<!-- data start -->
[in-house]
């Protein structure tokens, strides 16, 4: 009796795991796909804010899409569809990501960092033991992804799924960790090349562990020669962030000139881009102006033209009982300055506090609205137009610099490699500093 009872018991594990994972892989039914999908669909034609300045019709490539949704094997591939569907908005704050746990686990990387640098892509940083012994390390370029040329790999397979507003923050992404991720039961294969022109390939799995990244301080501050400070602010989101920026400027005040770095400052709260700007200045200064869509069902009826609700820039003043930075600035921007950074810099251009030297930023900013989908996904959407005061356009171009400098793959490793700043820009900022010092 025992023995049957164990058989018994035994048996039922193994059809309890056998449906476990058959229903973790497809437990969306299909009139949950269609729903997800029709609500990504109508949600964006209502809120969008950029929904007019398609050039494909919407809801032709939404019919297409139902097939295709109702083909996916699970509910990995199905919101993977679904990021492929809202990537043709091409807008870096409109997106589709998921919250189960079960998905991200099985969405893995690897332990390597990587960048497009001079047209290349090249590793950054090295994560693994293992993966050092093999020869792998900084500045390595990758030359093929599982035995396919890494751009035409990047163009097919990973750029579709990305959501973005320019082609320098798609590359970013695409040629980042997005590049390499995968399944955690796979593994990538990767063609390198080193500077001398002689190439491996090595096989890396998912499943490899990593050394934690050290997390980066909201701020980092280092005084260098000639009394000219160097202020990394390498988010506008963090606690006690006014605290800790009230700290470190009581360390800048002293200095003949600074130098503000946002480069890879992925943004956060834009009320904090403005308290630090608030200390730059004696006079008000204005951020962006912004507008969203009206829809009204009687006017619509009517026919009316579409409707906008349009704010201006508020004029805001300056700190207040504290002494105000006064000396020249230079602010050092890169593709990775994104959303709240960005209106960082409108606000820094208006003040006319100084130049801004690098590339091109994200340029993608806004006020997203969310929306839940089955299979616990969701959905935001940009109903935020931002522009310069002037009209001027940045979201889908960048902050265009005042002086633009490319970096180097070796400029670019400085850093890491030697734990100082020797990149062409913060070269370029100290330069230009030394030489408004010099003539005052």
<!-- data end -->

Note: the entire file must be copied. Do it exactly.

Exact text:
[in-house]
């Protein structure tokens, strides 16, 4: 009796795991796909804010899409569809990501960092033991992804799924960790090349562990020669962030000139881009102006033209009982300055506090609205137009610099490699500093 009872018991594990994972892989039914999908669909034609300045019709490539949704094997591939569907908005704050746990686990990387640098892509940083012994390390370029040329790999397979507003923050992404991720039961294969022109390939799995990244301080501050400070602010989101920026400027005040770095400052709260700007200045200064869509069902009826609700820039003043930075600035921007950074810099251009030297930023900013989908996904959407005061356009171009400098793959490793700043820009900022010092 025992023995049957164990058989018994035994048996039922193994059809309890056998449906476990058959229903973790497809437990969306299909009139949950269609729903997800029709609500990504109508949600964006209502809120969008950029929904007019398609050039494909919407809801032709939404019919297409139902097939295709109702083909996916699970509910990995199905919101993977679904990021492929809202990537043709091409807008870096409109997106589709998921919250189960079960998905991200099985969405893995690897332990390597990587960048497009001079047209290349090249590793950054090295994560693994293992993966050092093999020869792998900084500045390595990758030359093929599982035995396919890494751009035409990047163009097919990973750029579709990305959501973005320019082609320098798609590359970013695409040629980042997005590049390499995968399944955690796979593994990538990767063609390198080193500077001398002689190439491996090595096989890396998912499943490899990593050394934690050290997390980066909201701020980092280092005084260098000639009394000219160097202020990394390498988010506008963090606690006690006014605290800790009230700290470190009581360390800048002293200095003949600074130098503000946002480069890879992925943004956060834009009320904090403005308290630090608030200390730059004696006079008000204005951020962006912004507008969203009206829809009204009687006017619509009517026919009316579409409707906008349009704010201006508020004029805001300056700190207040504290002494105000006064000396020249230079602010050092890169593709990775994104959303709240960005209106960082409108606000820094208006003040006319100084130049801004690098590339091109994200340029993608806004006020997203969310929306839940089955299979616990969701959905935001940009109903935020931002522009310069002037009209001027940045979201889908960048902050265009005042002086633009490319970096180097070796400029670019400085850093890491030697734990100082020797990149062409913060070269370029100290330069230009030394030489408004010099003539005052």